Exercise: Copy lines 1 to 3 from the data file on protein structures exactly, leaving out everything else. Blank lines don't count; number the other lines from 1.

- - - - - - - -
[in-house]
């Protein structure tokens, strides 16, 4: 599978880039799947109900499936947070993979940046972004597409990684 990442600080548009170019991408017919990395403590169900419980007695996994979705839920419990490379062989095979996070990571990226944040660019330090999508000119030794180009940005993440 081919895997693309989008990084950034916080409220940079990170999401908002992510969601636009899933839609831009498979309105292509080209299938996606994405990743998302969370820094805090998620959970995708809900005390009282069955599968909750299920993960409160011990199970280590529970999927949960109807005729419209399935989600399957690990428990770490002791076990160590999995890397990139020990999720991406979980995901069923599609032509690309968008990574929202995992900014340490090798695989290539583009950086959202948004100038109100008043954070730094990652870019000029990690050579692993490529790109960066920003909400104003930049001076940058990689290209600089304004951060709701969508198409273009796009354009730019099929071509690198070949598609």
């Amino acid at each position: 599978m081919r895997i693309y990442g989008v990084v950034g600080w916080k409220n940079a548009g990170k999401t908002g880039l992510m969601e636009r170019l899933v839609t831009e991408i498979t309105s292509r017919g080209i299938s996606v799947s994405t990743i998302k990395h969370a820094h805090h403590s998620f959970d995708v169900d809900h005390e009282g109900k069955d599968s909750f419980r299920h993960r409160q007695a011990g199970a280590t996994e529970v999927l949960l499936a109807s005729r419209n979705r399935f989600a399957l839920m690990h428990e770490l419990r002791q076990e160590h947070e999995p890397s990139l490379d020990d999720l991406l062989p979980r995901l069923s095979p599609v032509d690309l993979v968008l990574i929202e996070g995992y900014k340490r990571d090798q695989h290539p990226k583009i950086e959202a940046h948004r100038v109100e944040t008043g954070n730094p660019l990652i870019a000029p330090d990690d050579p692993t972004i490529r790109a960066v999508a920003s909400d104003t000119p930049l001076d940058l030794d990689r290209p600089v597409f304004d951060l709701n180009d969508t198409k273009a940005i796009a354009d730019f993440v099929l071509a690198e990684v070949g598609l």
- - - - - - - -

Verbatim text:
[in-house]
């Protein structure tokens, strides 16, 4: 599978880039799947109900499936947070993979940046972004597409990684 990442600080548009170019991408017919990395403590169900419980007695996994979705839920419990490379062989095979996070990571990226944040660019330090999508000119030794180009940005993440 081919895997693309989008990084950034916080409220940079990170999401908002992510969601636009899933839609831009498979309105292509080209299938996606994405990743998302969370820094805090998620959970995708809900005390009282069955599968909750299920993960409160011990199970280590529970999927949960109807005729419209399935989600399957690990428990770490002791076990160590999995890397990139020990999720991406979980995901069923599609032509690309968008990574929202995992900014340490090798695989290539583009950086959202948004100038109100008043954070730094990652870019000029990690050579692993490529790109960066920003909400104003930049001076940058990689290209600089304004951060709701969508198409273009796009354009730019099929071509690198070949598609």
């Amino acid at each position: 599978m081919r895997i693309y990442g989008v990084v950034g600080w916080k409220n940079a548009g990170k999401t908002g880039l992510m969601e636009r170019l899933v839609t831009e991408i498979t309105s292509r017919g080209i299938s996606v799947s994405t990743i998302k990395h969370a820094h805090h403590s998620f959970d995708v169900d809900h005390e009282g109900k069955d599968s909750f419980r299920h993960r409160q007695a011990g199970a280590t996994e529970v999927l949960l499936a109807s005729r419209n979705r399935f989600a399957l839920m690990h428990e770490l419990r002791q076990e160590h947070e999995p890397s990139l490379d020990d999720l991406l062989p979980r995901l069923s095979p599609v032509d690309l993979v968008l990574i929202e996070g995992y900014k340490r990571d090798q695989h290539p990226k583009i950086e959202a940046h948004r100038v109100e944040t008043g954070n730094p660019l990652i870019a000029p330090d990690d050579p692993t972004i490529r790109a960066v999508a920003s909400d104003t000119p930049l001076d940058l030794d990689r290209p600089v597409f304004d951060l709701n180009d969508t198409k273009a940005i796009a354009d730019f993440v099929l071509a690198e990684v070949g598609l």